199
199
Sannazaro, Jacopo
FINE SIXTEENTH-CENTURY ITALIAN MANUSCRIPT OF AN IMPORTANT LETTER ABOUT LATIN POETRY, TO ANTONIO SERIPANDO, THE AUTHOR 'SIGNING' HIMSELF AS "SYNCERUS TUUS", [C. 1521]
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199
Sannazaro, Jacopo
FINE SIXTEENTH-CENTURY ITALIAN MANUSCRIPT OF AN IMPORTANT LETTER ABOUT LATIN POETRY, TO ANTONIO SERIPANDO, THE AUTHOR 'SIGNING' HIMSELF AS "SYNCERUS TUUS", [C. 1521]
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Sannazaro, Jacopo
FINE SIXTEENTH-CENTURY ITALIAN MANUSCRIPT OF AN IMPORTANT LETTER ABOUT LATIN POETRY, TO ANTONIO SERIPANDO, THE AUTHOR 'SIGNING' HIMSELF AS "SYNCERUS TUUS", [C. 1521]
comprising a lengthy discussion, analysis and defence of Sannazaro's still unpublished Latin poem De partu Virginis, closely written in a humanistic Renaissance hand, up to forty lines per page, with a few additions inserted between the lines, deletions and corrections, in which he expresses pleasure at the retirement and departure of Pietro Bembo ("...Chel s[ign]or [messer] Pietro Bembo sia partito et habbia havuto il Cambio sto allegro…"), and responds to critiques of his poem by Antonio Tebaldeo and others, the drafts of which he has sent out to friends for their opinion, adducing over sixty short quotations in Latin from the poem in question, matched with a similar number from Virgil, Ovid and others in his defence, together with a few in Greek, concluding with a complaint that his health is affected by the weather, and reporting that this has limited his studies of Judaea and Syria

"...Ringratio infinite volte [messer] Anto Thebaldo de le fraterne et amorevoli admonitioni et le excuse, come son soverchie, che come V.S. sa peró mandai queste mie ineptie in Roma, per intender il parere deli amici et de tali amici mi son piaciute due cose, l’una che vedo che va per la via che vo io, benche più cautamte et con più felice corso. L’altra che non solo riprende, ma pensa ali remedii, che anchora non so ha fatto alcuno…"

6 pages, folio (c.285 x 215mm.), closely written, possibly a retained copy made directly from the autograph, later pencil pagination, remains of stitching, [probably Naples, c.1521], a few tiny perforations from oxidation of the ink, staining to margins


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Literature

J. Sannazaro, Opere volgari, ed. by A. Mauro (Bari: Laterza, 1961), letter LIII, pp. 375-88 (dated 15 April 1521); also in De partu Virginis, edited by C. Fantazzi and A. Perosa (Florence: Olschki, 1988), Appendix, IV, pp. 95-108. Fantazzi, 'Poetry and religion in Sannazaro's De partu Virginis', in Ut Granum Sinopsis. Essays in Honour of Jozef IJsewijn, (1997), p.236.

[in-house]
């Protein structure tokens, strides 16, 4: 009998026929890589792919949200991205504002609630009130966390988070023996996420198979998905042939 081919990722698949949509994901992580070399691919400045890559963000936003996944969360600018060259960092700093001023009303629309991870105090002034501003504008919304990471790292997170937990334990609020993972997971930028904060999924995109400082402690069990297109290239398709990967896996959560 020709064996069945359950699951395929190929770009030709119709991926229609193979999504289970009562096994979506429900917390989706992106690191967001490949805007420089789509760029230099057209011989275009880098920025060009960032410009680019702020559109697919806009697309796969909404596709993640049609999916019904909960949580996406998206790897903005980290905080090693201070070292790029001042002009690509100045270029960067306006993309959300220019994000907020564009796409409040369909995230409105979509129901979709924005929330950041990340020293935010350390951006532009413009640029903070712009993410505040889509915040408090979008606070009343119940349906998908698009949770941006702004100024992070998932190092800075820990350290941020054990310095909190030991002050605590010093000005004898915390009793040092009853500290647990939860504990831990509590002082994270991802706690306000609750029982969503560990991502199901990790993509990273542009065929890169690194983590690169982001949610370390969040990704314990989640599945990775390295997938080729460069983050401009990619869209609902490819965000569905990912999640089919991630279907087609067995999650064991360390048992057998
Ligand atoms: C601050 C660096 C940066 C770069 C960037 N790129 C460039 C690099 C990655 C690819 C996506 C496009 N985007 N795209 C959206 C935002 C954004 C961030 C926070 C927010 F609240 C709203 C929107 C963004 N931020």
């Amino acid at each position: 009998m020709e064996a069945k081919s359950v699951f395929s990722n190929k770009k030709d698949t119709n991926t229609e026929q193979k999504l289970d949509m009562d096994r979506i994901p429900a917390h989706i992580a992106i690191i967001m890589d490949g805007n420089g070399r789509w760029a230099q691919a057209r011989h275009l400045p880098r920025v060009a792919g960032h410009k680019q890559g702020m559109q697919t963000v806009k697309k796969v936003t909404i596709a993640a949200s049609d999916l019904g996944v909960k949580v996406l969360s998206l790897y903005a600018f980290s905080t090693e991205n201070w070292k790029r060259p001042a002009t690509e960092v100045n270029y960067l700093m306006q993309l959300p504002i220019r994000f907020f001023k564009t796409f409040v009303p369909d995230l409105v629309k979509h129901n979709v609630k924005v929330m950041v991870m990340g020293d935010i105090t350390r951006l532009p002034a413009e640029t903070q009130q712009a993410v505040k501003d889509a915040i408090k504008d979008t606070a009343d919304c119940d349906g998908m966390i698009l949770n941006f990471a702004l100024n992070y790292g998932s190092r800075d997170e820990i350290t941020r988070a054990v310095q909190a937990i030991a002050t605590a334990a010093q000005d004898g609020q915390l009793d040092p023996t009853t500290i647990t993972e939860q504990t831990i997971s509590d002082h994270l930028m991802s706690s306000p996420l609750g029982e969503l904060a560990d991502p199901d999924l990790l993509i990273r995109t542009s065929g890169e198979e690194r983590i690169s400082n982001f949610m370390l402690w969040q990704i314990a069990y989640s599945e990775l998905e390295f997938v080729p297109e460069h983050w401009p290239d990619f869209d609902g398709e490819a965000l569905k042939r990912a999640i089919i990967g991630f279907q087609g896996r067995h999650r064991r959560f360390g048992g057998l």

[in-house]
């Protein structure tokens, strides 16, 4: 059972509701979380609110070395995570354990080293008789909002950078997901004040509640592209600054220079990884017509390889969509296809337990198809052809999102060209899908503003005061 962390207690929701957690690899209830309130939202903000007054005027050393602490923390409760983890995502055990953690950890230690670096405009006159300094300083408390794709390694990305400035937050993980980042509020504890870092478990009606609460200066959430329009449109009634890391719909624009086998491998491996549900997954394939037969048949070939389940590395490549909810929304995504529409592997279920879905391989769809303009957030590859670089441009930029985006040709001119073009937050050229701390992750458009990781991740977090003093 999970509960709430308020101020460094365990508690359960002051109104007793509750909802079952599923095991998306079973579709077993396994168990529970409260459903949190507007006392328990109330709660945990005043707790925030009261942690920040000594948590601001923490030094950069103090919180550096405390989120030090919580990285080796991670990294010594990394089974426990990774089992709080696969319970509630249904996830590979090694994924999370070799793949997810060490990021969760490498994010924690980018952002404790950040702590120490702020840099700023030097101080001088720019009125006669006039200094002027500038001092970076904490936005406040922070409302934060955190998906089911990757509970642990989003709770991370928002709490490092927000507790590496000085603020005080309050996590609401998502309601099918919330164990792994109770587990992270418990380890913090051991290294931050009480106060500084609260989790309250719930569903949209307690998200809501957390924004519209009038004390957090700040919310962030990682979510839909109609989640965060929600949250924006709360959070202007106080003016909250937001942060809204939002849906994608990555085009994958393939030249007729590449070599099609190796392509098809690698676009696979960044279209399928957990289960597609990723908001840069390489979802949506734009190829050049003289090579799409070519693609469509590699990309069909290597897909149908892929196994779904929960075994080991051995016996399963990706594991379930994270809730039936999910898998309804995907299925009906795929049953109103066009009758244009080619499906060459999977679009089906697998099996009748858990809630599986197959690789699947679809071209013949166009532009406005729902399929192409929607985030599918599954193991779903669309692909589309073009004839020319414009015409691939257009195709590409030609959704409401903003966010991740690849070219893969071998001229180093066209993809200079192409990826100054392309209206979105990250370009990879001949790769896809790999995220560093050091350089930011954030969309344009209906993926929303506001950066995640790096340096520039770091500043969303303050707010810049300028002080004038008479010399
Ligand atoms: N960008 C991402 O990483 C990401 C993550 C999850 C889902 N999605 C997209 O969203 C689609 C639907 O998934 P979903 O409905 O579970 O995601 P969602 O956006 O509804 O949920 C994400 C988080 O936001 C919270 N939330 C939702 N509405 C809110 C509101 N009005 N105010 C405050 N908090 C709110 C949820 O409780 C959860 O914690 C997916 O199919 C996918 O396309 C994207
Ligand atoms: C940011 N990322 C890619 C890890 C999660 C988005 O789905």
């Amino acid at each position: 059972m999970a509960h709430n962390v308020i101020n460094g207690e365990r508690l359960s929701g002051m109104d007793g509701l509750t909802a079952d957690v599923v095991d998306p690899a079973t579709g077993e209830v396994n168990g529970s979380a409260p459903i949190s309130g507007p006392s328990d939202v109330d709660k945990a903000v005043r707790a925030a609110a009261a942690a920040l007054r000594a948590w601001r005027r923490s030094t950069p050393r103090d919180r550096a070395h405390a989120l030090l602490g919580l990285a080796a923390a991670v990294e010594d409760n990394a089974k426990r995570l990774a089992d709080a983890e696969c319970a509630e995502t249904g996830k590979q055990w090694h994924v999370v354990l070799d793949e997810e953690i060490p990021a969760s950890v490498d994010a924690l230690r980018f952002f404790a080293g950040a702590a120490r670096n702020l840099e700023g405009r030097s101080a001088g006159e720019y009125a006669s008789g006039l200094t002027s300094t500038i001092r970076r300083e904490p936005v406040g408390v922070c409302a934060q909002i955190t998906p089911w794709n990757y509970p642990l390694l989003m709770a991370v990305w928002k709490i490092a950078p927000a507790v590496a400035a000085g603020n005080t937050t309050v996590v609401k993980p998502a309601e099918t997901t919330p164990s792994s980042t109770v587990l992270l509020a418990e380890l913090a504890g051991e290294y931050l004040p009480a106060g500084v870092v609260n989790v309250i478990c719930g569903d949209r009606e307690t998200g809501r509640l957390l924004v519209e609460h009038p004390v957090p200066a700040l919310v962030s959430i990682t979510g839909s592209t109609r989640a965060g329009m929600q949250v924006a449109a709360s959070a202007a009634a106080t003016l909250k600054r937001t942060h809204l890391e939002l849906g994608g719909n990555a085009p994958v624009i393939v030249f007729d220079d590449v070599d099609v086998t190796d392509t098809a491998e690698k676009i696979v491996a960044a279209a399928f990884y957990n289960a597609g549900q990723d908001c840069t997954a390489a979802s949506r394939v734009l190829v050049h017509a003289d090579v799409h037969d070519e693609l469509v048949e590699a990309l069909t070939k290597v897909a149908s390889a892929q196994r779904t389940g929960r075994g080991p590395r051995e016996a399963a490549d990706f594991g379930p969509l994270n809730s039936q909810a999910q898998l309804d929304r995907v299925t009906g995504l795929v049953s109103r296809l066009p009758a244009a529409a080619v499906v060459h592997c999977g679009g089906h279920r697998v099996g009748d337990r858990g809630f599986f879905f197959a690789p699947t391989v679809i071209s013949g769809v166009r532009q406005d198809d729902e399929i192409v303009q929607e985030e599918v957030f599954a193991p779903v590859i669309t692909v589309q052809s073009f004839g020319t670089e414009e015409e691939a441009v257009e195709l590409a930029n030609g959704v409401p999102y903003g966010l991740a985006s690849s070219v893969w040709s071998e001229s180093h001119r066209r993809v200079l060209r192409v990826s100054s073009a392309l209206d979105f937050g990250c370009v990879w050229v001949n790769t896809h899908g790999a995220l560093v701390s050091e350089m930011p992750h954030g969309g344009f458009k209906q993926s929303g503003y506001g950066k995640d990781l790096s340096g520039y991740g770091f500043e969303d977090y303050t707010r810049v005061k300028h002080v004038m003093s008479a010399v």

Catalogue Note

RARE: this is the most important manuscript of Jacopo Sannazaro (1458-1530) to appear at auction for many years; he was one of the luminaries of the Italian Renaissance and the father of Arcadian poetry (see lot 200). This letter, originally dating from around 15-20 April 1521, is by far his longest known; it is arguably one of the most informative documents on the writing of Latin poems in the early modern age. Sannazaro here agonizes over the final redaction of his poem De partu Virginis, after sending drafts to Antonio Tebaldeo, Jacopo Sadoleto, Giles of Viterbo and Seripando himself.  

This copy could possibly have been made at the time and directly from the original, so that Sannazaro had a record of his lengthy literary arguments; these cover seven pages in the autograph manuscript (now British Library Add Ms 12058, ff.1-4), and twice that in modern printed editions. Certain small additions, which in the autograph are inserted between the lines, are in this manuscript mostly integrated into the continuous text; however, not all: one is omitted and there are two passages, one nineteen words long, that are also additions here. Possibly, Sannazaro only added them to his autograph after this manuscript had already been copied from it. The humanistic hand is quite similar to Sannazaro's own and might well be that of a pupil or relative.

De partu Virginis is a Latin poem in hexameters overtly inspired by Virgil, fusing classical epic poetry with a biblical episode, in this case the birth of Christ. The poem was published in 1526 and again by Aldus in 1528, but, as the author points out, it circulated in manuscript well before that. Sannazaro states in this letter that the poem was the result of more than thirty-eight years of study, and it is characteristic of the self-conscious intellectualism of his milieu that he feels compelled to explain and justify his art. Sannazaro’s comment on Bembo's recent retirement dates the letter to 1521 and is the last and longest of his letters to Antonio Seripando (1476-1531), secretary to Cardinal Luigi d'Aragona. Sannazaro's academic name was "Actius Syncerus", and he frequently signs himself "Syncerus tuus" as here: see also the letters sold at Sotheby's on 25 June 1968 (Phillipps Collection), lot 884, now at the Morgan Library and Museum.

Sotheby's is happy to acknowledge the advice of Carlo Caruso and Brian Richardson in preparing this description.

Music, Medieval and Renaissance Manuscripts and Continental Books

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